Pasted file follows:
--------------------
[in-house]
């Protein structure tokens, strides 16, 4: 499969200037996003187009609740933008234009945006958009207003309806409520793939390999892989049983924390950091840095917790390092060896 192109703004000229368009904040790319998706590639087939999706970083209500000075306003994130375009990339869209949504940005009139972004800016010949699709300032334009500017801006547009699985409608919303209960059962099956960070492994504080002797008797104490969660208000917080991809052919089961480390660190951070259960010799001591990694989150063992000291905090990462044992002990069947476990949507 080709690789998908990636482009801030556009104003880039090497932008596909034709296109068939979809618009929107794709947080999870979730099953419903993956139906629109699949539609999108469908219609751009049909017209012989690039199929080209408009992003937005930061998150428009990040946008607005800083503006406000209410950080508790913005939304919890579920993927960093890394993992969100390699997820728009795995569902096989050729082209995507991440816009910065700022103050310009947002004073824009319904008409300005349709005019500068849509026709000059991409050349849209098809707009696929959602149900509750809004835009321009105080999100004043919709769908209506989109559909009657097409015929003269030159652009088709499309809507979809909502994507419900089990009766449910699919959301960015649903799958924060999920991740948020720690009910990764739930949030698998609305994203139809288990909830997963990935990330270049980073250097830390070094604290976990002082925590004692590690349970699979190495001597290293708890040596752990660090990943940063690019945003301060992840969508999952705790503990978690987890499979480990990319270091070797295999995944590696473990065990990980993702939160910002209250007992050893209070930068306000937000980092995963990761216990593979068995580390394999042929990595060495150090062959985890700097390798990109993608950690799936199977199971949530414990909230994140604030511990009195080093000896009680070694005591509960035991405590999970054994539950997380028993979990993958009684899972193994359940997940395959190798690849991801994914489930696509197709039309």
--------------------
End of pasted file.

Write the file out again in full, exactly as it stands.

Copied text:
[in-house]
């Protein structure tokens, strides 16, 4: 499969200037996003187009609740933008234009945006958009207003309806409520793939390999892989049983924390950091840095917790390092060896 192109703004000229368009904040790319998706590639087939999706970083209500000075306003994130375009990339869209949504940005009139972004800016010949699709300032334009500017801006547009699985409608919303209960059962099956960070492994504080002797008797104490969660208000917080991809052919089961480390660190951070259960010799001591990694989150063992000291905090990462044992002990069947476990949507 080709690789998908990636482009801030556009104003880039090497932008596909034709296109068939979809618009929107794709947080999870979730099953419903993956139906629109699949539609999108469908219609751009049909017209012989690039199929080209408009992003937005930061998150428009990040946008607005800083503006406000209410950080508790913005939304919890579920993927960093890394993992969100390699997820728009795995569902096989050729082209995507991440816009910065700022103050310009947002004073824009319904008409300005349709005019500068849509026709000059991409050349849209098809707009696929959602149900509750809004835009321009105080999100004043919709769908209506989109559909009657097409015929003269030159652009088709499309809507979809909502994507419900089990009766449910699919959301960015649903799958924060999920991740948020720690009910990764739930949030698998609305994203139809288990909830997963990935990330270049980073250097830390070094604290976990002082925590004692590690349970699979190495001597290293708890040596752990660090990943940063690019945003301060992840969508999952705790503990978690987890499979480990990319270091070797295999995944590696473990065990990980993702939160910002209250007992050893209070930068306000937000980092995963990761216990593979068995580390394999042929990595060495150090062959985890700097390798990109993608950690799936199977199971949530414990909230994140604030511990009195080093000896009680070694005591509960035991405590999970054994539950997380028993979990993958009684899972193994359940997940395959190798690849991801994914489930696509197709039309």